Matthew A Barreto
POL S 501
Third methods course in political research. Testing theories with empirical evidence. Examines current topics in research methods and statistical analysis in political science. Content varies according to recent developments in the field and with interests of instructor. Offered: jointly with CS&SS 501.
This is the second course in a graduate sequence on research design and data analysis. Building on the foundations in POLS 500, this course will teach you how to test your hypotheses in a rigorous and appropriate scientific manner. Even if empirical data analysis and statistics are not at the forefront of your research agenda, they play a very important role in political science research, books and articles today – so it is very important that everyone of us has a basic understanding of data analysis and regression models so we can read, write, understand, and critique the existing literature and scholarship in our subfield.
This course will be taught primarily using the statistical software package Stata, and as such, we will spend considerable time learning how to use Stata, and how to manage our various datasets. Knowing the math and statistics behind the analysis is essential, and you will learn this, however if you can not put it to practice correctly in a statistical package, that knowledge is not very useful. Thus, you will learn not only the statistics behind the curtain, but also learn, in-depth, how to create, use, manage, and analyze the data. Towards the end of the quarter, we will slowly transition over to a second statistical software package, R, so you can learn the basics of R which will be used in the following sequence, POLS 503, and POLS 510.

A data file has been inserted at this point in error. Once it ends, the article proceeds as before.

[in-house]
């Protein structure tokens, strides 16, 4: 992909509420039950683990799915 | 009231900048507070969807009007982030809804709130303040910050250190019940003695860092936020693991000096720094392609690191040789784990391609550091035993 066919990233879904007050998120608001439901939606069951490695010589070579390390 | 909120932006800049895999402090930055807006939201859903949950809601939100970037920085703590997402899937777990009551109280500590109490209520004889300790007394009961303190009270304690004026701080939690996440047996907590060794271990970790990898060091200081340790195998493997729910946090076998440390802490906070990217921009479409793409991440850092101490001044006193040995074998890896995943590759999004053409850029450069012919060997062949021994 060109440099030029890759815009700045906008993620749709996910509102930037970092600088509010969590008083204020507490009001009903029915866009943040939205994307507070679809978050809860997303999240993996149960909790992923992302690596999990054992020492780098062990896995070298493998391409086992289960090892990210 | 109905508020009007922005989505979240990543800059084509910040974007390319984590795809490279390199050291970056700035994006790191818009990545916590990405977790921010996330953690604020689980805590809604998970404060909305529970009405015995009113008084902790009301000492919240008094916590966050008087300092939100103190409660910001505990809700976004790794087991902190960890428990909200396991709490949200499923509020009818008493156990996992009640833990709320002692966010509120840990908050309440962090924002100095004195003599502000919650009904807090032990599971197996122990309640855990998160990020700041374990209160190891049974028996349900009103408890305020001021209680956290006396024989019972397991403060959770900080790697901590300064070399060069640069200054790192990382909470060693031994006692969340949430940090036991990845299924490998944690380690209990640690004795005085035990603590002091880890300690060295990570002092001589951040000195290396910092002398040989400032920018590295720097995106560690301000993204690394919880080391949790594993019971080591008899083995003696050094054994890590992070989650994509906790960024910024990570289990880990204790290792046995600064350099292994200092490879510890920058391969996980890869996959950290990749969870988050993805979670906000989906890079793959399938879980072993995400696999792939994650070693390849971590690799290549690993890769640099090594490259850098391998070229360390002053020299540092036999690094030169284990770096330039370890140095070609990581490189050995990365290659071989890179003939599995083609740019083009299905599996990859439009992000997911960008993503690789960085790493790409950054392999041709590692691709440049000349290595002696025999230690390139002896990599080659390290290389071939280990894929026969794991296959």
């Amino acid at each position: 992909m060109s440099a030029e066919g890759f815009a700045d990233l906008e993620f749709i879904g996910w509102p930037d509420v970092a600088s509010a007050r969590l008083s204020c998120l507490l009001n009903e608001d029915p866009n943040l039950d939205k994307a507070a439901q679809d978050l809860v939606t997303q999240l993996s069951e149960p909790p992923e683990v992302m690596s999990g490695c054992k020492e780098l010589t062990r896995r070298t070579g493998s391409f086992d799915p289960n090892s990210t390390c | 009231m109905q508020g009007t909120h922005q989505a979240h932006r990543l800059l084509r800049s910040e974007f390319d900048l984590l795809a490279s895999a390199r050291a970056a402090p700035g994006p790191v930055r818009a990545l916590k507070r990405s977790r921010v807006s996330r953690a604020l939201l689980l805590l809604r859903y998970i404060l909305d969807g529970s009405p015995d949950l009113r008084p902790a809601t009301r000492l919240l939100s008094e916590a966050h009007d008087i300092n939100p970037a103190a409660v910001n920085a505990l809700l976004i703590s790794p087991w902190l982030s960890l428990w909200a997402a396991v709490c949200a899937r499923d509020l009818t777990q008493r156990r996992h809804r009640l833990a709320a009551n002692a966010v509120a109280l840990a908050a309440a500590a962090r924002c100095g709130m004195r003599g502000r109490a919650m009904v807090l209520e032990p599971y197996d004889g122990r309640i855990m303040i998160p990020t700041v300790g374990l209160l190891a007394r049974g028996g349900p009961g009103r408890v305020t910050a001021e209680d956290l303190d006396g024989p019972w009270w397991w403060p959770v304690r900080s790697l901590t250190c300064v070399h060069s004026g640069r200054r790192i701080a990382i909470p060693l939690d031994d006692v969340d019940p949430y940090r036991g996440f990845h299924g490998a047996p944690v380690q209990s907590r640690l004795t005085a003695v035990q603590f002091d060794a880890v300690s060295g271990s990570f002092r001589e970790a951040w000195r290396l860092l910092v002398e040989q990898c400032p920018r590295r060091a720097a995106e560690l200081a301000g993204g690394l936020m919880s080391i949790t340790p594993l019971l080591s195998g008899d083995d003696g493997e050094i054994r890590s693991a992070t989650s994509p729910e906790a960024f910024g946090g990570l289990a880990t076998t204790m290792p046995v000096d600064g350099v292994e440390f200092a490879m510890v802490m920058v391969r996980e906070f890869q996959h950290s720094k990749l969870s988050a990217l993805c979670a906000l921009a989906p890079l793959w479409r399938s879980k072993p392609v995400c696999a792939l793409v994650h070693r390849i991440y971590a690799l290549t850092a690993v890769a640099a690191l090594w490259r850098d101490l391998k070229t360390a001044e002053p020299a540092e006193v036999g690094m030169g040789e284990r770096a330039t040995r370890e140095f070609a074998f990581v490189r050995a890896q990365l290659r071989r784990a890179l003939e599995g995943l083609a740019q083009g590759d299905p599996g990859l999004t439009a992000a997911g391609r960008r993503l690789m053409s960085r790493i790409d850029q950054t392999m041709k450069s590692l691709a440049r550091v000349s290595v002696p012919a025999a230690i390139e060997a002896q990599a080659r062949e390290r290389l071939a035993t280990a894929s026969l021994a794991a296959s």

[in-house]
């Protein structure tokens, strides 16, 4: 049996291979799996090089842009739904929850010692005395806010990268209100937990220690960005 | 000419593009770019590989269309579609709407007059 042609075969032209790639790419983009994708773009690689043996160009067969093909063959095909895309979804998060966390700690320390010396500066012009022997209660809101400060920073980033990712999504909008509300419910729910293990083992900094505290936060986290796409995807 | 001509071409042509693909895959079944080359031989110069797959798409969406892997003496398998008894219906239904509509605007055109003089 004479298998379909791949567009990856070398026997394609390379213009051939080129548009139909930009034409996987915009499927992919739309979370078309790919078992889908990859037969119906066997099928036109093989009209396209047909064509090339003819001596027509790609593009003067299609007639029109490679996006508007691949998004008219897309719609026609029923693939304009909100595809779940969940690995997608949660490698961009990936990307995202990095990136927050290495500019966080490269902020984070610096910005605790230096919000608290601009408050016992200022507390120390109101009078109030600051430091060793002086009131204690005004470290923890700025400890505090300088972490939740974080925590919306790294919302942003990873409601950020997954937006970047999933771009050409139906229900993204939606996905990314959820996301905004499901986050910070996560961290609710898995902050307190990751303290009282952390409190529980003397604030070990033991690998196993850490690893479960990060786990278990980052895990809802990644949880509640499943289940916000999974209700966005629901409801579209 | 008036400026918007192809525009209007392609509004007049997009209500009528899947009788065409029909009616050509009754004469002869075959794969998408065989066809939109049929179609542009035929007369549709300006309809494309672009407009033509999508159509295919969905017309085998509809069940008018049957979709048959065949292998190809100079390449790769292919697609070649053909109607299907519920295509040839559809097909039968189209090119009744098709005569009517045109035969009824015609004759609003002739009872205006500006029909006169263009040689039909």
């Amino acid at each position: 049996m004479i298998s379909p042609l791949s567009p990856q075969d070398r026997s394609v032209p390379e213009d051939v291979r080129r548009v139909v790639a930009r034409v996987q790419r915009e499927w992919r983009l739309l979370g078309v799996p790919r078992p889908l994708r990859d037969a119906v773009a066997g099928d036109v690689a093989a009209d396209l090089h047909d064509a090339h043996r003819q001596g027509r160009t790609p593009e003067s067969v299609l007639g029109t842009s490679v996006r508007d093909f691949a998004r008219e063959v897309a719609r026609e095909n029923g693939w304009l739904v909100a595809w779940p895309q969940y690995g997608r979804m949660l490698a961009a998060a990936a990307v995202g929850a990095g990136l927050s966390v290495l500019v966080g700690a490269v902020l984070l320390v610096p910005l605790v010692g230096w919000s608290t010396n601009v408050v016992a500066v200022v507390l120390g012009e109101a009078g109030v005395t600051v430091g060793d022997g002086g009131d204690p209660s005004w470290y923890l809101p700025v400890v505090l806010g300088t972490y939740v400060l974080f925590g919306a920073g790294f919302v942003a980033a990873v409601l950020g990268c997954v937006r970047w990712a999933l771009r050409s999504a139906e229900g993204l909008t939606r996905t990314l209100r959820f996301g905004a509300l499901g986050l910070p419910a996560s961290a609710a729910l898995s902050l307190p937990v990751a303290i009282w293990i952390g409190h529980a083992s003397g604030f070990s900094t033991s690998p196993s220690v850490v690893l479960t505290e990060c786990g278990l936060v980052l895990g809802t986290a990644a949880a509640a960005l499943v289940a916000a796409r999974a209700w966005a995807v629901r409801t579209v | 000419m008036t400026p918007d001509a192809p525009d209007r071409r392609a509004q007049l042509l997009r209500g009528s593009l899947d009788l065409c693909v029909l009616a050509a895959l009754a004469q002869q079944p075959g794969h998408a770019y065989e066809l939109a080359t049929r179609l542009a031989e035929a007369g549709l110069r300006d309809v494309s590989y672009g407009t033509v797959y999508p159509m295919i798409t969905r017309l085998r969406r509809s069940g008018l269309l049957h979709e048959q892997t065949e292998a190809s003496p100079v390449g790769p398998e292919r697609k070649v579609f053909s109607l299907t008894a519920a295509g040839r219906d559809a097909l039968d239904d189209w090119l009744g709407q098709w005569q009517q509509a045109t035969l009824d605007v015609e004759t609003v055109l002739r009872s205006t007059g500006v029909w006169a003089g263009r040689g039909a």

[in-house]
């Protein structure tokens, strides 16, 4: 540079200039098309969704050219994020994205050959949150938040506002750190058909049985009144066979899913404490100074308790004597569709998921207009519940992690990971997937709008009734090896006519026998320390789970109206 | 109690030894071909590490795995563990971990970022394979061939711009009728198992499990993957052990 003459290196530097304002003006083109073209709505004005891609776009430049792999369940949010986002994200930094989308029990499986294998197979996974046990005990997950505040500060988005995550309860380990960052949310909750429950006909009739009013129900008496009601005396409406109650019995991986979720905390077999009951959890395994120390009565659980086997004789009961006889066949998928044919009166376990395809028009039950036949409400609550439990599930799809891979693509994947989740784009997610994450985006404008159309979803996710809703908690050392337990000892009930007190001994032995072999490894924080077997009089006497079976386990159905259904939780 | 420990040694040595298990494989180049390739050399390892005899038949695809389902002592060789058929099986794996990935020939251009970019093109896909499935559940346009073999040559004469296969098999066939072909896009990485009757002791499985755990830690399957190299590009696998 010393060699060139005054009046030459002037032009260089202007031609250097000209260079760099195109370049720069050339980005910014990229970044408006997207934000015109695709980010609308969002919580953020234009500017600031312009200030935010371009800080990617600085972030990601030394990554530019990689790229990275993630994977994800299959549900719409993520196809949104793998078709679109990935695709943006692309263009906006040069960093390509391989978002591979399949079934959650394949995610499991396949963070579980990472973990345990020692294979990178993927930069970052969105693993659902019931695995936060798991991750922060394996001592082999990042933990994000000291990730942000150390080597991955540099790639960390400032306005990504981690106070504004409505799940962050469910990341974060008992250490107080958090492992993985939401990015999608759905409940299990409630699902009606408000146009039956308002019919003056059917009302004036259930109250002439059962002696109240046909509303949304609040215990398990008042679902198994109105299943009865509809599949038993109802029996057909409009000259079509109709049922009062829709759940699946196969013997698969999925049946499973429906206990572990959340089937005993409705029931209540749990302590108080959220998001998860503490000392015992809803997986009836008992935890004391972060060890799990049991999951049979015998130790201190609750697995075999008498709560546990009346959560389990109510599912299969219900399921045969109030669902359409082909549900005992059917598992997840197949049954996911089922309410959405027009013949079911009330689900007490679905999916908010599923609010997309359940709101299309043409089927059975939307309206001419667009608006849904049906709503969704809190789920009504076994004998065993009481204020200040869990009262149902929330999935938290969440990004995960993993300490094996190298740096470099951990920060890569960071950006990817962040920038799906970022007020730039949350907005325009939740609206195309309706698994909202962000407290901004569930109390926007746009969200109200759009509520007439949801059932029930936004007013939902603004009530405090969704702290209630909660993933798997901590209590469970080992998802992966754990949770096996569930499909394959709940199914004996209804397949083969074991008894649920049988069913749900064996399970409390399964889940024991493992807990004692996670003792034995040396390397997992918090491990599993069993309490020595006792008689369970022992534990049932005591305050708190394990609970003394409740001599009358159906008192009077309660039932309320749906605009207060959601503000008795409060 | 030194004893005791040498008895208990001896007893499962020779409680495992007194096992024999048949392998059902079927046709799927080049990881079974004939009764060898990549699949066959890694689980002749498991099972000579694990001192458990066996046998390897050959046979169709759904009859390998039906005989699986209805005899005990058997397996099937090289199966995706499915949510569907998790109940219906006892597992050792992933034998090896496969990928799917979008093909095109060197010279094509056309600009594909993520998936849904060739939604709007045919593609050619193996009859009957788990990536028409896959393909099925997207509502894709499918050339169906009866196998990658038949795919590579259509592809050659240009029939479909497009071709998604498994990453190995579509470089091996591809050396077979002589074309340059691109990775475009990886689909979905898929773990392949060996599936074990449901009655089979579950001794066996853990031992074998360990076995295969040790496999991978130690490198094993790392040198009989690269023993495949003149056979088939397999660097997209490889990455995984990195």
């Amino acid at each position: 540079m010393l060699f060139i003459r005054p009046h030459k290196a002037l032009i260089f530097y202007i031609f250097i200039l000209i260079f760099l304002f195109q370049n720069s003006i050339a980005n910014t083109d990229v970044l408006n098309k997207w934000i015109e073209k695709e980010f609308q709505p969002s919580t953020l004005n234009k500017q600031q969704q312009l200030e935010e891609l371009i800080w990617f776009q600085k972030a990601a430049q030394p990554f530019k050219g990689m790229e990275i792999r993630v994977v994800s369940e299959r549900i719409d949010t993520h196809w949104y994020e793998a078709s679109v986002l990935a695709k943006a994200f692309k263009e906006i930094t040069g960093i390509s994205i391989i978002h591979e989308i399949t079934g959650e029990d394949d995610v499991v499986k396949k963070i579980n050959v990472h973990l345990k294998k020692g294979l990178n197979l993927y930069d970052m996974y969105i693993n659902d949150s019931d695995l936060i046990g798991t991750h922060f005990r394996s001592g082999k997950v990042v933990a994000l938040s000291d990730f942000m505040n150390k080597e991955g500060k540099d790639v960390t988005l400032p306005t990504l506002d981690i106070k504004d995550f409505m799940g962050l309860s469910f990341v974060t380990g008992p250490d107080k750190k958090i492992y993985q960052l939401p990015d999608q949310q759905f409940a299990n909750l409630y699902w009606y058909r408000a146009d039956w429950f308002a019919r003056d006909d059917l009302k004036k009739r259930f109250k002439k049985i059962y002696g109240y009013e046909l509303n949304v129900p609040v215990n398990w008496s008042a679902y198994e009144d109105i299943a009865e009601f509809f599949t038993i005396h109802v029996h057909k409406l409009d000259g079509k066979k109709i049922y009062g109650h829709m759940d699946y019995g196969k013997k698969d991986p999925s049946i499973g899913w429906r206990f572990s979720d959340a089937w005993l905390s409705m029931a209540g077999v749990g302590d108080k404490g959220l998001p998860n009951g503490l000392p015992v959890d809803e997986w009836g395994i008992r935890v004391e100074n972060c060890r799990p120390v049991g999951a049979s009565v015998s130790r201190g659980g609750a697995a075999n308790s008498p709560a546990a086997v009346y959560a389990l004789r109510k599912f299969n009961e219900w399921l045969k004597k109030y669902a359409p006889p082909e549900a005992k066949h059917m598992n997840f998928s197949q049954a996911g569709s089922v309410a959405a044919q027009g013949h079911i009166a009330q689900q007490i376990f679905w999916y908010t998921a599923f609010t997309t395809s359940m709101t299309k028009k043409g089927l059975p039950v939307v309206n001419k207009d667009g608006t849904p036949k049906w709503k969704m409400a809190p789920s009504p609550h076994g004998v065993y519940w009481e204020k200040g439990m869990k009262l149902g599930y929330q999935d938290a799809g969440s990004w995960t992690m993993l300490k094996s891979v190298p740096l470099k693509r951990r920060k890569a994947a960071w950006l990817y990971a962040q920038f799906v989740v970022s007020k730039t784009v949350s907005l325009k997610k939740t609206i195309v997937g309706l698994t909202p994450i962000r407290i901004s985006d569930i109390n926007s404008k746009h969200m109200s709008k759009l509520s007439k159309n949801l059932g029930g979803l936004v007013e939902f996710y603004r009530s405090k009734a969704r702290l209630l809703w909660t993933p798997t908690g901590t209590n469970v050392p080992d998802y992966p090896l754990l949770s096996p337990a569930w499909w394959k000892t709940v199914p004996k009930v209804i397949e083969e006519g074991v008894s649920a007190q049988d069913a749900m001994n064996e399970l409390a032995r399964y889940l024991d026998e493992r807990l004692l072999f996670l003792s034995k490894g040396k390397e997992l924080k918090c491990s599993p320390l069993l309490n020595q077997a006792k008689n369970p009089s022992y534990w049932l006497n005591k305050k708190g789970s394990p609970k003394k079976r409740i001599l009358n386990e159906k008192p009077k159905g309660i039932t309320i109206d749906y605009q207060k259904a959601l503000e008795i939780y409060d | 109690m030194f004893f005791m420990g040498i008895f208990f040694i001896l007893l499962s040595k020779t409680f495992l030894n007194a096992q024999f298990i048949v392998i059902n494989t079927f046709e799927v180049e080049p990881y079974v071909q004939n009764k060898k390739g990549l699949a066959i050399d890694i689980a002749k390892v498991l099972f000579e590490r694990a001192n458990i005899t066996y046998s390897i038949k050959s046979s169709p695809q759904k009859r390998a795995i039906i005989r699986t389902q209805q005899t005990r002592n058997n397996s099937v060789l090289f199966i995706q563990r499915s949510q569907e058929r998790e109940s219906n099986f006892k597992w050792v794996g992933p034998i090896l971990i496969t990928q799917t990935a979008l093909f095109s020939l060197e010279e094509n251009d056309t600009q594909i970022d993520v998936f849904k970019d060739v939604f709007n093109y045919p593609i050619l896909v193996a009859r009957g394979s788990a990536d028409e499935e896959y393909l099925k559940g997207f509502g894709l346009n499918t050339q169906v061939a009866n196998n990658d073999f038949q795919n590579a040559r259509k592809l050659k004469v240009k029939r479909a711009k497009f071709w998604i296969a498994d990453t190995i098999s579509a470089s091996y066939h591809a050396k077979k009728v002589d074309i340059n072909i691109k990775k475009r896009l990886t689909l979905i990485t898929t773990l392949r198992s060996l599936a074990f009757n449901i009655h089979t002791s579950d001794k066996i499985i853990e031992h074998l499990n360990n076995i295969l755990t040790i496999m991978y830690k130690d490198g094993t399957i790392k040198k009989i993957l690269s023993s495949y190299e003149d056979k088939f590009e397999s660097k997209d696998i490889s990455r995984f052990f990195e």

Finally, we will spend a considerable amount of time learning and practicing how to present your data analysis findings. If you can not present your research findings in a coherent and compelling way to your audience/reader, it doesn’t matter how sophisticated your methods are. One of the most important things you can master as a scholar is being able to give a high quality presentation of research findings, including bullet points, data tables, charts and graphs.
Student learning goals
General method of instruction
Class assignments and grading